Do I Hate Productivity?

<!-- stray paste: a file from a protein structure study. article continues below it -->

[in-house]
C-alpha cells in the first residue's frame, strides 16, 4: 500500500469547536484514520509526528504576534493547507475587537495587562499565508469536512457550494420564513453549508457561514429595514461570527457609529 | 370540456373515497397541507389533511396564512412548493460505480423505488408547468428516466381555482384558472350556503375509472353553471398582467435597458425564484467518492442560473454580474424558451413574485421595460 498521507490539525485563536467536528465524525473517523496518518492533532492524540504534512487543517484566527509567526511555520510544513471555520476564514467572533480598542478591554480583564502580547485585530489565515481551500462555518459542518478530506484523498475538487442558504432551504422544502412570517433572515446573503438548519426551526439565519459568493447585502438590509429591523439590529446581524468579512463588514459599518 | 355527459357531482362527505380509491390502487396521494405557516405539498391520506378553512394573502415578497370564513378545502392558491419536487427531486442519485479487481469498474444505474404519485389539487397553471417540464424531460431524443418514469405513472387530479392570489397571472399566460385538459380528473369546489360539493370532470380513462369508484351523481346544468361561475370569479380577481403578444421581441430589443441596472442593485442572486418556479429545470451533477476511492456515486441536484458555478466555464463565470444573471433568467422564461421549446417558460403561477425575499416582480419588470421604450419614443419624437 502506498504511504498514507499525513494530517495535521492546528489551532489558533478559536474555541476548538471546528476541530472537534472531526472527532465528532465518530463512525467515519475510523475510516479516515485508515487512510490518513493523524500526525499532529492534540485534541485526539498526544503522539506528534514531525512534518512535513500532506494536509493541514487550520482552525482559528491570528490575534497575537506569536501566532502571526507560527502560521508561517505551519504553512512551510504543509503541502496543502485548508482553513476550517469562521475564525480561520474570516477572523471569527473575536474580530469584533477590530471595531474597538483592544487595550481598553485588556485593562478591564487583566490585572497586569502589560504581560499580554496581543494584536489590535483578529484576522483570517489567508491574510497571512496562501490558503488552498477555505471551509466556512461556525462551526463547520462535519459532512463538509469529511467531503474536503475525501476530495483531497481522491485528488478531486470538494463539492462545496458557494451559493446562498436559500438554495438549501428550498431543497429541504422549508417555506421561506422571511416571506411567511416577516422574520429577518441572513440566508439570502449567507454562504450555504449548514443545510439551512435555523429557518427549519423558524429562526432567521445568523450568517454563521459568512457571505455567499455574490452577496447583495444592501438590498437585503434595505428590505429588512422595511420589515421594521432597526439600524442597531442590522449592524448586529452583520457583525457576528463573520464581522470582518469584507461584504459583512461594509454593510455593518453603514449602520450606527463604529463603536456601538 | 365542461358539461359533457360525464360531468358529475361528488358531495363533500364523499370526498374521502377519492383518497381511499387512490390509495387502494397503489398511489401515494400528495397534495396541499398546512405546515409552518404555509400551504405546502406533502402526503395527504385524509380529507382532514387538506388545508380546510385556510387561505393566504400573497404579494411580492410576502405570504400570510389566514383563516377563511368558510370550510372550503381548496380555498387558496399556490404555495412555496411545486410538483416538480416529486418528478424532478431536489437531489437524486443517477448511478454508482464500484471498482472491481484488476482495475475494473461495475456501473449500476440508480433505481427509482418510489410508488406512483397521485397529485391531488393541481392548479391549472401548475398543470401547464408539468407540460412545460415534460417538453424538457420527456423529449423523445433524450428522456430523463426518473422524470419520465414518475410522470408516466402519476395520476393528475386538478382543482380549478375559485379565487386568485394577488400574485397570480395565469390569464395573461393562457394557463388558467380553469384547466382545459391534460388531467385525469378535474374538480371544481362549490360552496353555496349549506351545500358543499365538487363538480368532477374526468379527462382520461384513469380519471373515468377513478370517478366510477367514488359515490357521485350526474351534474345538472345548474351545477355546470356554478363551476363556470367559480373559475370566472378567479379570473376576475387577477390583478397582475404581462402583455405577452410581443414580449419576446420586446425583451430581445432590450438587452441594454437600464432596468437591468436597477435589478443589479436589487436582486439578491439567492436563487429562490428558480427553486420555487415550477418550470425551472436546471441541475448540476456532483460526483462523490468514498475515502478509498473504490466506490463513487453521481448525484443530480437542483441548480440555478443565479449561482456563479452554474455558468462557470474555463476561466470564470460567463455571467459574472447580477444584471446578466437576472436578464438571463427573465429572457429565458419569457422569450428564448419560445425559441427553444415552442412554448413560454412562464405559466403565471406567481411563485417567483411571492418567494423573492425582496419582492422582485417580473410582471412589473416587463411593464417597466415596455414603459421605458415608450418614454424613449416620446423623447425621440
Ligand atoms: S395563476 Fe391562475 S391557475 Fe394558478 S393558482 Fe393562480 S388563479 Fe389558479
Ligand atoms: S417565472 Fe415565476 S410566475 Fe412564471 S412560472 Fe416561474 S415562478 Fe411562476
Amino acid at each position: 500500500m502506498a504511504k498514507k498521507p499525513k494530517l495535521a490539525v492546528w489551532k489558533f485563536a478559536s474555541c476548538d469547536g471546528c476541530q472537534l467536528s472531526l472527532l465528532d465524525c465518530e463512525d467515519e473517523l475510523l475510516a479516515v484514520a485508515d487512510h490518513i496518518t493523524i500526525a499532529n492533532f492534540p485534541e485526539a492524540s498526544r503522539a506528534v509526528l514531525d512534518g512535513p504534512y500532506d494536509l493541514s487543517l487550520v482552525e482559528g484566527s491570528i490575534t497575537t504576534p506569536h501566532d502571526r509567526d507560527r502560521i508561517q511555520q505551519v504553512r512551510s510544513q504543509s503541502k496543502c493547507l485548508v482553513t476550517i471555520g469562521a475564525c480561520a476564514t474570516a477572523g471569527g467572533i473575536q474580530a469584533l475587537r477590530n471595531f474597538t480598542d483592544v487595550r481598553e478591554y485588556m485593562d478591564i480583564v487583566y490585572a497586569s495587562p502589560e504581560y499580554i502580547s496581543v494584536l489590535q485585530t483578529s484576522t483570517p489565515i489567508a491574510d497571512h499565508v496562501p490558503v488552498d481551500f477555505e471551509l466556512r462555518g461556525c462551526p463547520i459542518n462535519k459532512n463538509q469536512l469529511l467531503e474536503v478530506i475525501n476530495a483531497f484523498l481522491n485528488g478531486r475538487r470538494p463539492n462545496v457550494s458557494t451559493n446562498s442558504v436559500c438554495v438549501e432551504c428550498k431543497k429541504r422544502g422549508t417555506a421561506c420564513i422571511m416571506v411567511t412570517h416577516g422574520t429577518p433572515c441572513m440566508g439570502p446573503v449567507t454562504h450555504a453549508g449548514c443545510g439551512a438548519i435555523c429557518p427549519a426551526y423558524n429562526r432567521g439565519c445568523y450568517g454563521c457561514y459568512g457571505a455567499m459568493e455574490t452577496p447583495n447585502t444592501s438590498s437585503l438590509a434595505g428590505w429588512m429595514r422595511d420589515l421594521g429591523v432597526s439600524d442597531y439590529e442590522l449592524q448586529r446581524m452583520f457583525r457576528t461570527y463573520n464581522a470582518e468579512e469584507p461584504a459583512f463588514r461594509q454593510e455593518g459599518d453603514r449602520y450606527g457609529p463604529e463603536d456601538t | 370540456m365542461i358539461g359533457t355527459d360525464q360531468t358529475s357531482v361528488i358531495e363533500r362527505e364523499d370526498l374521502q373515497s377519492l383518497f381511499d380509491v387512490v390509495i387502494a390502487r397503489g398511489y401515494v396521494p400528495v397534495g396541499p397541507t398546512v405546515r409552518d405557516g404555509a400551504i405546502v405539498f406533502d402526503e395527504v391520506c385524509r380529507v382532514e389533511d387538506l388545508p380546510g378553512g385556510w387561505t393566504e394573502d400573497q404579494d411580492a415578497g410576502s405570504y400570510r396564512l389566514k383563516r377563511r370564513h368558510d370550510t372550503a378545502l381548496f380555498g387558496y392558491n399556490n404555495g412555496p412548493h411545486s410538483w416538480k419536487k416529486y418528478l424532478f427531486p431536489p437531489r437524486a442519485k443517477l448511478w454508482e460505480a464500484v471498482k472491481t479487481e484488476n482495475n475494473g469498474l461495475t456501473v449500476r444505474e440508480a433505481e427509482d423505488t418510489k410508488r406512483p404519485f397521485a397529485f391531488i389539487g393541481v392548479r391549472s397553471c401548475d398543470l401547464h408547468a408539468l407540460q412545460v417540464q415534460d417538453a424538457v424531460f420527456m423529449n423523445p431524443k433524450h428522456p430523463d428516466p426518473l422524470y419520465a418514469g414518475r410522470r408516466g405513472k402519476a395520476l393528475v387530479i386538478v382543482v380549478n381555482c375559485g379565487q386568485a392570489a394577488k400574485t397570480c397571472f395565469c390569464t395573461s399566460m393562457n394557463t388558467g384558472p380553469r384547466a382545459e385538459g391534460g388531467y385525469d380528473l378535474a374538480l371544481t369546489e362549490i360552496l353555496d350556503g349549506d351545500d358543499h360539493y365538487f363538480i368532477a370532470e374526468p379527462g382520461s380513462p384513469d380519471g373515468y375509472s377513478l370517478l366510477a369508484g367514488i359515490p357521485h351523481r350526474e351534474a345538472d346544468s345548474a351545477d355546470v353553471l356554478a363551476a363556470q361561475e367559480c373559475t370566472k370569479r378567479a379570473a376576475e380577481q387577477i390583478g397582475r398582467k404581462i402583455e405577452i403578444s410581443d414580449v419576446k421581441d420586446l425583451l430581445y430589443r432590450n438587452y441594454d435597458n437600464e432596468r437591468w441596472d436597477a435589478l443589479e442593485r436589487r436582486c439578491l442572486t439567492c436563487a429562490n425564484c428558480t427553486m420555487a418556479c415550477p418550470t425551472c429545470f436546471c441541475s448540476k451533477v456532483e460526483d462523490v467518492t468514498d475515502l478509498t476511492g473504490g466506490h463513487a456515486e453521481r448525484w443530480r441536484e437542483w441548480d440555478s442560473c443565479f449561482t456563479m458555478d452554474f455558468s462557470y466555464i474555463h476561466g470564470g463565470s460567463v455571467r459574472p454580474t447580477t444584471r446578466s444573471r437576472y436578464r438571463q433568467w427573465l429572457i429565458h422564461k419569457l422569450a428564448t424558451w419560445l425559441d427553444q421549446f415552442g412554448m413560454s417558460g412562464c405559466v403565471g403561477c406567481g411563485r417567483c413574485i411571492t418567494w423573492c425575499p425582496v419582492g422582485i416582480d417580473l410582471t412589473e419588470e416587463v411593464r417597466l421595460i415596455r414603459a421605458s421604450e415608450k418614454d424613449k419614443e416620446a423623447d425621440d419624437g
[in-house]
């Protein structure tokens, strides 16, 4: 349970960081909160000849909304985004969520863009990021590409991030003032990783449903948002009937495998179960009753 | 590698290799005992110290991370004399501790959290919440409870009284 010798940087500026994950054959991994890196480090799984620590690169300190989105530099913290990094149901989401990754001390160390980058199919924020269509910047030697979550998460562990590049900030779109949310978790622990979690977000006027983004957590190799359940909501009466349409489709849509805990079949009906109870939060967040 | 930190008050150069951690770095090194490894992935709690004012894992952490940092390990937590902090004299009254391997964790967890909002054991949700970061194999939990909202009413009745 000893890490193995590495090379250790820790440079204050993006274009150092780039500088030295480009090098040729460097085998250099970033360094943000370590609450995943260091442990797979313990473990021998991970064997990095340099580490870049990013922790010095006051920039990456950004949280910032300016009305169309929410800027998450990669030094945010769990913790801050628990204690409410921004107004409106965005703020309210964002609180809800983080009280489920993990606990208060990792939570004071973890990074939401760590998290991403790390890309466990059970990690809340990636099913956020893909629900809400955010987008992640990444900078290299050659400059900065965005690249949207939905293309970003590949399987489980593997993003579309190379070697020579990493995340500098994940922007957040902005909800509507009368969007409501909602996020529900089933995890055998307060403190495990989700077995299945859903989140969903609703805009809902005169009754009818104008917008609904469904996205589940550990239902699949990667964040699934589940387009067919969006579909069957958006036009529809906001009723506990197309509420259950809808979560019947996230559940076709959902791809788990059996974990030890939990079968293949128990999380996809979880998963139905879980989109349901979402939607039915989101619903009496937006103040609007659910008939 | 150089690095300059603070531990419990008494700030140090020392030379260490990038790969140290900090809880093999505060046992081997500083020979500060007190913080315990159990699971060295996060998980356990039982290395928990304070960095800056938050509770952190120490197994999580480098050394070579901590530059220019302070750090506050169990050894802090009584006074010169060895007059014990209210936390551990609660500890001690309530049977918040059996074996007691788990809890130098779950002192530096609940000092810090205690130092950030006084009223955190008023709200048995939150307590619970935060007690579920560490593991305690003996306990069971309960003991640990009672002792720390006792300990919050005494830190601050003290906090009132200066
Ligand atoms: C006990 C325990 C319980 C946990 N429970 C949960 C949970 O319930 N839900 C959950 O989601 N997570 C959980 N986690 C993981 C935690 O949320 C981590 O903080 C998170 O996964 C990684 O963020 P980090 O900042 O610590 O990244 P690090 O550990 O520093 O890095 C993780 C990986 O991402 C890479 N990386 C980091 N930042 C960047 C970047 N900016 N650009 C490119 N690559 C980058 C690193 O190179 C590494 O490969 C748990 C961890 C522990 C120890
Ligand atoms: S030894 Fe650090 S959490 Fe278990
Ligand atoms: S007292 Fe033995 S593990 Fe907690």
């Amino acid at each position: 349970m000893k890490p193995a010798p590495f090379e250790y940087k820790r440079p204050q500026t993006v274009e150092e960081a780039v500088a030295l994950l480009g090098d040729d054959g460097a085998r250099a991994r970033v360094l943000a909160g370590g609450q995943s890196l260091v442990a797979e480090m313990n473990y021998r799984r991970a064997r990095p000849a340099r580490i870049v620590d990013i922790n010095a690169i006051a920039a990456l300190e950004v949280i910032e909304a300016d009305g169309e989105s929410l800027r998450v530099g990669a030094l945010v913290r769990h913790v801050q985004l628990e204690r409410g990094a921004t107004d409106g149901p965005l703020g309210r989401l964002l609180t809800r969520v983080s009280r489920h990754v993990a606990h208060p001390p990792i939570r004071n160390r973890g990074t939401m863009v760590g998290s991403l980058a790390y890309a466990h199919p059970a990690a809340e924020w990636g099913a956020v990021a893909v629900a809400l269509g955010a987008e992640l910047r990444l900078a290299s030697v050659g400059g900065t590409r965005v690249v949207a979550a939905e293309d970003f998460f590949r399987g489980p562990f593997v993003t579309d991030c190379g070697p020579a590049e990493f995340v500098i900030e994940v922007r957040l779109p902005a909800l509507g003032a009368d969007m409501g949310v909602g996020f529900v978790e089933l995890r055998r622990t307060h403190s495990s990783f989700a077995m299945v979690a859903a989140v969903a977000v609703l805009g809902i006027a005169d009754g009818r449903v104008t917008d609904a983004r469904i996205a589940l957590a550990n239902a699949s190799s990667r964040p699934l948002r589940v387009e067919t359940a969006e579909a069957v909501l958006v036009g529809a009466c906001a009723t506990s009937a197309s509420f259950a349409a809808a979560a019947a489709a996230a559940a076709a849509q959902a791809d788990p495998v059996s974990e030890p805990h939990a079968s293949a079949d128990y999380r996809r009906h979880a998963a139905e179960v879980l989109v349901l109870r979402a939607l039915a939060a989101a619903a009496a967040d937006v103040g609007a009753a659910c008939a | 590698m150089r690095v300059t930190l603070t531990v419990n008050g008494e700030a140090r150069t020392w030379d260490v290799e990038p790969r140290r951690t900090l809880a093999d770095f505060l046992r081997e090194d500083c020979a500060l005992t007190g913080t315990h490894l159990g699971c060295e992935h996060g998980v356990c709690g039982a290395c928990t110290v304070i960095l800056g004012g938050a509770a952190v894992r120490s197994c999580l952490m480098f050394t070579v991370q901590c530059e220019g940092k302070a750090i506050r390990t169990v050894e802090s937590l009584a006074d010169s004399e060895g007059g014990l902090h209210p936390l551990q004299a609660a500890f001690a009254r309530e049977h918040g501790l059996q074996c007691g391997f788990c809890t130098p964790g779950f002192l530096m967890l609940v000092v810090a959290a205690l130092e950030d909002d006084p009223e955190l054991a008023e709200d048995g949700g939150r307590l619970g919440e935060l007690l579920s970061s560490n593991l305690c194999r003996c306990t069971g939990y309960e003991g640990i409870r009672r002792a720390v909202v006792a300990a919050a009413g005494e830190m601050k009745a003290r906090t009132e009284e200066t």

Certainly not. I’ll admit, if I am destined to become famous (or infamous), and as a result there has been some Temporal Studies class from the future taking notes on my early years, the natural conclusion is that I’m full of shit and can’t actually complete anything. But the more exposure I get to this industry, and the more kinds of people I work with, the more I’m convinced that this is all just one big crapshoot. Unless you actually go to a Top Tier engineering school (I did not, nor will I assume even that would be sufficient), your technology education is probably going to be missing something. Again, this is why the most important thing I think an engineer can learn is to know what you don’t know. Endeavor to figure out what it is that you are fuzzy on, vaguely clear about, or just flat-out ignorant of. Then get your ass out there and learn those things. Hit some books, hop on Freenode, go to a meetup, and learn yourself but good on these things. Ultimately, beyond whatever dicking around I do in my spare time, beyond what project I think is So Damned Important™ at the time, my biggest ongoing task in life will be to find things I don’t know and know the shit out of them. Ruby happened to be one such flight of fancy. However, during this flight I’ve seen a LOT of people who don’t know what they are doing shipping out hella lots of code. I just don’t see that as often with C; because despite all the evangelism surrounding Ruby and the Agile tiger, learning C is the real religious experience. Ruby let me ship a technically functional web app inside of 2 weeks that one time. C continues to make me work for it.